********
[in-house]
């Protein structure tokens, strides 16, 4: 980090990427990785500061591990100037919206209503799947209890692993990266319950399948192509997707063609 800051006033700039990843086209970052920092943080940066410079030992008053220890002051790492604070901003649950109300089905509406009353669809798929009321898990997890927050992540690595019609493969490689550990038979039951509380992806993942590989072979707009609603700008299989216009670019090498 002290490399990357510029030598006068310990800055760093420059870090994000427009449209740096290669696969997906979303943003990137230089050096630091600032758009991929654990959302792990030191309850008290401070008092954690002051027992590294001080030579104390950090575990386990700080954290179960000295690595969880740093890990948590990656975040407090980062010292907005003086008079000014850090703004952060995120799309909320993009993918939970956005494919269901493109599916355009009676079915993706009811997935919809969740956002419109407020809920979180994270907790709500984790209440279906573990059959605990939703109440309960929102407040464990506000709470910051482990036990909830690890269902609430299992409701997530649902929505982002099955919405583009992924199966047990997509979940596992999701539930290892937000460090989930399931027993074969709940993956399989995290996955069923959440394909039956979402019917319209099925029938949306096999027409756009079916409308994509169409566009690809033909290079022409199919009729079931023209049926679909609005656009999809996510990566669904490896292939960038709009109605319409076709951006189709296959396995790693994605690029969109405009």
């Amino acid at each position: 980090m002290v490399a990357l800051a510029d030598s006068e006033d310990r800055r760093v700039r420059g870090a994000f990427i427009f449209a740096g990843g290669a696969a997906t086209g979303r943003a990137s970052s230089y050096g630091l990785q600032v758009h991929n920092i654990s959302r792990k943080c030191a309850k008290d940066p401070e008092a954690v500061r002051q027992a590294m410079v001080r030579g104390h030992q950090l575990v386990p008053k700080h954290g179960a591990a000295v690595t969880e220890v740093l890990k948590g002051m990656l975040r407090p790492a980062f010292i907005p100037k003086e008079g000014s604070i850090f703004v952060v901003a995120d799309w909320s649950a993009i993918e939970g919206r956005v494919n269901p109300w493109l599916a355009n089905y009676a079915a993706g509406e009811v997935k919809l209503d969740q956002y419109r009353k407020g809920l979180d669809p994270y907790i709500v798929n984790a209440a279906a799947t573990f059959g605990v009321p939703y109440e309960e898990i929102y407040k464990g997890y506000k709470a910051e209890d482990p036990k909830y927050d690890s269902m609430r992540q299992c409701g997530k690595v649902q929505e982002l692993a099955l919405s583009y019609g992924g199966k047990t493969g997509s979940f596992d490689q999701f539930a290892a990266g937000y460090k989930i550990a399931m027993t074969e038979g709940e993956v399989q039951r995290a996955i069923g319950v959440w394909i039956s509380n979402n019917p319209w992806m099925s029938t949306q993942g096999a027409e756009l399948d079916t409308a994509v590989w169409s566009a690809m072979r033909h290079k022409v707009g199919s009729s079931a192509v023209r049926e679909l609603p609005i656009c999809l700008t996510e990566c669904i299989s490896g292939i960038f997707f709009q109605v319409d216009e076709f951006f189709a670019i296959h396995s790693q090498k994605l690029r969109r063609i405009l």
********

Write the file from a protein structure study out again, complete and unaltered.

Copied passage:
[in-house]
């Protein structure tokens, strides 16, 4: 980090990427990785500061591990100037919206209503799947209890692993990266319950399948192509997707063609 800051006033700039990843086209970052920092943080940066410079030992008053220890002051790492604070901003649950109300089905509406009353669809798929009321898990997890927050992540690595019609493969490689550990038979039951509380992806993942590989072979707009609603700008299989216009670019090498 002290490399990357510029030598006068310990800055760093420059870090994000427009449209740096290669696969997906979303943003990137230089050096630091600032758009991929654990959302792990030191309850008290401070008092954690002051027992590294001080030579104390950090575990386990700080954290179960000295690595969880740093890990948590990656975040407090980062010292907005003086008079000014850090703004952060995120799309909320993009993918939970956005494919269901493109599916355009009676079915993706009811997935919809969740956002419109407020809920979180994270907790709500984790209440279906573990059959605990939703109440309960929102407040464990506000709470910051482990036990909830690890269902609430299992409701997530649902929505982002099955919405583009992924199966047990997509979940596992999701539930290892937000460090989930399931027993074969709940993956399989995290996955069923959440394909039956979402019917319209099925029938949306096999027409756009079916409308994509169409566009690809033909290079022409199919009729079931023209049926679909609005656009999809996510990566669904490896292939960038709009109605319409076709951006189709296959396995790693994605690029969109405009």
């Amino acid at each position: 980090m002290v490399a990357l800051a510029d030598s006068e006033d310990r800055r760093v700039r420059g870090a994000f990427i427009f449209a740096g990843g290669a696969a997906t086209g979303r943003a990137s970052s230089y050096g630091l990785q600032v758009h991929n920092i654990s959302r792990k943080c030191a309850k008290d940066p401070e008092a954690v500061r002051q027992a590294m410079v001080r030579g104390h030992q950090l575990v386990p008053k700080h954290g179960a591990a000295v690595t969880e220890v740093l890990k948590g002051m990656l975040r407090p790492a980062f010292i907005p100037k003086e008079g000014s604070i850090f703004v952060v901003a995120d799309w909320s649950a993009i993918e939970g919206r956005v494919n269901p109300w493109l599916a355009n089905y009676a079915a993706g509406e009811v997935k919809l209503d969740q956002y419109r009353k407020g809920l979180d669809p994270y907790i709500v798929n984790a209440a279906a799947t573990f059959g605990v009321p939703y109440e309960e898990i929102y407040k464990g997890y506000k709470a910051e209890d482990p036990k909830y927050d690890s269902m609430r992540q299992c409701g997530k690595v649902q929505e982002l692993a099955l919405s583009y019609g992924g199966k047990t493969g997509s979940f596992d490689q999701f539930a290892a990266g937000y460090k989930i550990a399931m027993t074969e038979g709940e993956v399989q039951r995290a996955i069923g319950v959440w394909i039956s509380n979402n019917p319209w992806m099925s029938t949306q993942g096999a027409e756009l399948d079916t409308a994509v590989w169409s566009a690809m072979r033909h290079k022409v707009g199919s009729s079931a192509v023209r049926e679909l609603p609005i656009c999809l700008t996510e990566c669904i299989s490896g292939i960038f997707f709009q109605v319409d216009e076709f951006f189709a670019i296959h396995s790693q090498k994605l690029r969109r063609i405009l």